l’essentielThe draft law aiming to secure and regulate the digital space (SREN) is expected to be passed in its first reading at the National Assembly this Tuesday. It contains various measures that have the potential to alter the digital daily life of French citizens.
The bill aimed at securing and regulating the digital space, which is expected to be adopted in its first reading at the National Assembly on Tuesday at 5 pm, probably did not receive the attention it deserved compared to other texts, particularly budgetary texts. This 36-article bill covers broad topics that will ultimately directly impact the lives of French citizens.
The first chapter addresses the broad topic of minors’ access to pornographic content. It includes the strengthening of the powers of Arcom, the telecommunications regulator, in terms of online protection for minors. This includes the control of the inaccessibility of online pornographic content, which will be reinforced through the establishment of a mandatory framework for age verification systems.
Filtre « anti-arnaques »
The second chapter of the bill focuses on measures to protect citizens in the digital space. This includes protecting them against foreign propaganda aimed at disinformation and interference, penalizing the unauthorized publication of deepfakes, implementing additional penalties such as suspension of access to online platforms, creating a general offense of online outrage, and deploying a national public « anti-scam » filter (to prevent phishing attacks and other forms of hacking), etc.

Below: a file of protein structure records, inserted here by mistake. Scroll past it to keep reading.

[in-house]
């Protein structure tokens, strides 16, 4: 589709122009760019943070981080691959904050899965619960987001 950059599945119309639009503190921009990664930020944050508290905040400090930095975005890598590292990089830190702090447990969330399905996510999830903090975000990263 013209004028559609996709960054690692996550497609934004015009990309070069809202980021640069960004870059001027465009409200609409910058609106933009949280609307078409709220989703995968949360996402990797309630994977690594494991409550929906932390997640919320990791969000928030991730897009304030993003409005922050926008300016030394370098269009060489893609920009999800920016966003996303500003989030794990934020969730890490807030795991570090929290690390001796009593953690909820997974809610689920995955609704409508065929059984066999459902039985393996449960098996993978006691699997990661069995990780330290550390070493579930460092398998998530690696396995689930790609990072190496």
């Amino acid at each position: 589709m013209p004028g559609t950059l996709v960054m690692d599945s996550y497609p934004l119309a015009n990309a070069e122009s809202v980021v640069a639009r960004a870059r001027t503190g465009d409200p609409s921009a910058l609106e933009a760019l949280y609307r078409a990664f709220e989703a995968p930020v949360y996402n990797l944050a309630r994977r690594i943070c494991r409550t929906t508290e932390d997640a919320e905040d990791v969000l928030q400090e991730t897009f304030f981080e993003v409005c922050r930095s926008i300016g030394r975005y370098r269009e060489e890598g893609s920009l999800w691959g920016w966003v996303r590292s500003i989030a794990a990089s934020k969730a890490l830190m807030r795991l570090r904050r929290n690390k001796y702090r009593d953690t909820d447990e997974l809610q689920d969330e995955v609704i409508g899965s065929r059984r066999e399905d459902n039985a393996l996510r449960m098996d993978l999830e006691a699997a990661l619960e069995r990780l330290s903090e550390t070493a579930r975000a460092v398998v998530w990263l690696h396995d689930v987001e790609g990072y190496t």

The third chapter aims to enhance trust and competition in the data economy by implementing better control over « cloud » business practices, promoting interoperability and data portability between services, and strengthening the protection of strategic and sensitive data.
L’encadrement des jeux à objet numérique monétisable (Jonum), la centralisation des données à transmettre aux communes en matière de location de meublés de tourisme, le contrôle des opérations de traitement de données à caractère personnel effectuées par les juridictions, etc.
Autant de mesures qui adaptent notre droit aux nouvelles pratiques ou aux nouveaux règlements européens sur les services et marchés numériques ; autant de mesures qui ont donné lieu à d’intenses débats – parfois très techniques avec 953 amendements – sur la liberté d’expression, l’anonymat, la souveraineté dans le stockage de donnée, la sobriété numérique, etc.
After being adopted by the Senate on July 7th, the text, which the Minister Delegate for Digital Affairs, Jean-Noël Barrot, considers « balanced, » will then be submitted to a joint committee of both Houses after today’s vote.